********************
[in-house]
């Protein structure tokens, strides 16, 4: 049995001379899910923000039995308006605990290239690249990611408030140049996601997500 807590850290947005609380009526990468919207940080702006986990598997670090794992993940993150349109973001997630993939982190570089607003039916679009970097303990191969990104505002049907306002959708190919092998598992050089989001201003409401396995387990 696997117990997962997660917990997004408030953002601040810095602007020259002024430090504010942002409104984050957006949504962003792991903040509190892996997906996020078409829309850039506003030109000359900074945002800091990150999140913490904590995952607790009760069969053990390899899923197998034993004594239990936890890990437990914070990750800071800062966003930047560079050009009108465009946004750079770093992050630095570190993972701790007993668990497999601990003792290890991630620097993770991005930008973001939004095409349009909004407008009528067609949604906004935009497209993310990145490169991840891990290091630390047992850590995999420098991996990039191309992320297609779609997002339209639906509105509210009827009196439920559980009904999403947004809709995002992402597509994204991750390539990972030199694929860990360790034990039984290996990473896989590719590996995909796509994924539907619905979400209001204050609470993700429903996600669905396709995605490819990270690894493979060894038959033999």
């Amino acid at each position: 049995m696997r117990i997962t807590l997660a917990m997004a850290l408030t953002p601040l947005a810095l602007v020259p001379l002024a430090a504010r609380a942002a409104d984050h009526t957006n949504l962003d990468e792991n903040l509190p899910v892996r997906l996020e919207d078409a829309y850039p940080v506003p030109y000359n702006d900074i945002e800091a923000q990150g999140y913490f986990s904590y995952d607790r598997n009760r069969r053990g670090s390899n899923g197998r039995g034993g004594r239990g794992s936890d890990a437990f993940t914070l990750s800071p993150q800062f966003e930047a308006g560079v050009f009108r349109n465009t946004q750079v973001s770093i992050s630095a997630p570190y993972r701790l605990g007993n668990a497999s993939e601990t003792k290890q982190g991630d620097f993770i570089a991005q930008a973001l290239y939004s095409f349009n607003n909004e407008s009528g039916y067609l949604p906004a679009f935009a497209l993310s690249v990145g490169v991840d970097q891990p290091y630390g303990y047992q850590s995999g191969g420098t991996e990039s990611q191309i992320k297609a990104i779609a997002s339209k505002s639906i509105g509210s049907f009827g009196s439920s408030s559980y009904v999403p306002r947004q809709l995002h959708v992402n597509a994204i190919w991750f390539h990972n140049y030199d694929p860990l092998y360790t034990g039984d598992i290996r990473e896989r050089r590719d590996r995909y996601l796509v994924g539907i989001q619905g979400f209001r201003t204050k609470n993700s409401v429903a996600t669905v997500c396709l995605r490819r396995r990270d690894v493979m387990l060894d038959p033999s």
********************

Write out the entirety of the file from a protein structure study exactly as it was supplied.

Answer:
[in-house]
């Protein structure tokens, strides 16, 4: 049995001379899910923000039995308006605990290239690249990611408030140049996601997500 807590850290947005609380009526990468919207940080702006986990598997670090794992993940993150349109973001997630993939982190570089607003039916679009970097303990191969990104505002049907306002959708190919092998598992050089989001201003409401396995387990 696997117990997962997660917990997004408030953002601040810095602007020259002024430090504010942002409104984050957006949504962003792991903040509190892996997906996020078409829309850039506003030109000359900074945002800091990150999140913490904590995952607790009760069969053990390899899923197998034993004594239990936890890990437990914070990750800071800062966003930047560079050009009108465009946004750079770093992050630095570190993972701790007993668990497999601990003792290890991630620097993770991005930008973001939004095409349009909004407008009528067609949604906004935009497209993310990145490169991840891990290091630390047992850590995999420098991996990039191309992320297609779609997002339209639906509105509210009827009196439920559980009904999403947004809709995002992402597509994204991750390539990972030199694929860990360790034990039984290996990473896989590719590996995909796509994924539907619905979400209001204050609470993700429903996600669905396709995605490819990270690894493979060894038959033999």
């Amino acid at each position: 049995m696997r117990i997962t807590l997660a917990m997004a850290l408030t953002p601040l947005a810095l602007v020259p001379l002024a430090a504010r609380a942002a409104d984050h009526t957006n949504l962003d990468e792991n903040l509190p899910v892996r997906l996020e919207d078409a829309y850039p940080v506003p030109y000359n702006d900074i945002e800091a923000q990150g999140y913490f986990s904590y995952d607790r598997n009760r069969r053990g670090s390899n899923g197998r039995g034993g004594r239990g794992s936890d890990a437990f993940t914070l990750s800071p993150q800062f966003e930047a308006g560079v050009f009108r349109n465009t946004q750079v973001s770093i992050s630095a997630p570190y993972r701790l605990g007993n668990a497999s993939e601990t003792k290890q982190g991630d620097f993770i570089a991005q930008a973001l290239y939004s095409f349009n607003n909004e407008s009528g039916y067609l949604p906004a679009f935009a497209l993310s690249v990145g490169v991840d970097q891990p290091y630390g303990y047992q850590s995999g191969g420098t991996e990039s990611q191309i992320k297609a990104i779609a997002s339209k505002s639906i509105g509210s049907f009827g009196s439920s408030s559980y009904v999403p306002r947004q809709l995002h959708v992402n597509a994204i190919w991750f390539h990972n140049y030199d694929p860990l092998y360790t034990g039984d598992i290996r990473e896989r050089r590719d590996r995909y996601l796509v994924g539907i989001q619905g979400f209001r201003t204050k609470n993700s409401v429903a996600t669905v997500c396709l995605r490819r396995r990270d690894v493979m387990l060894d038959p033999s």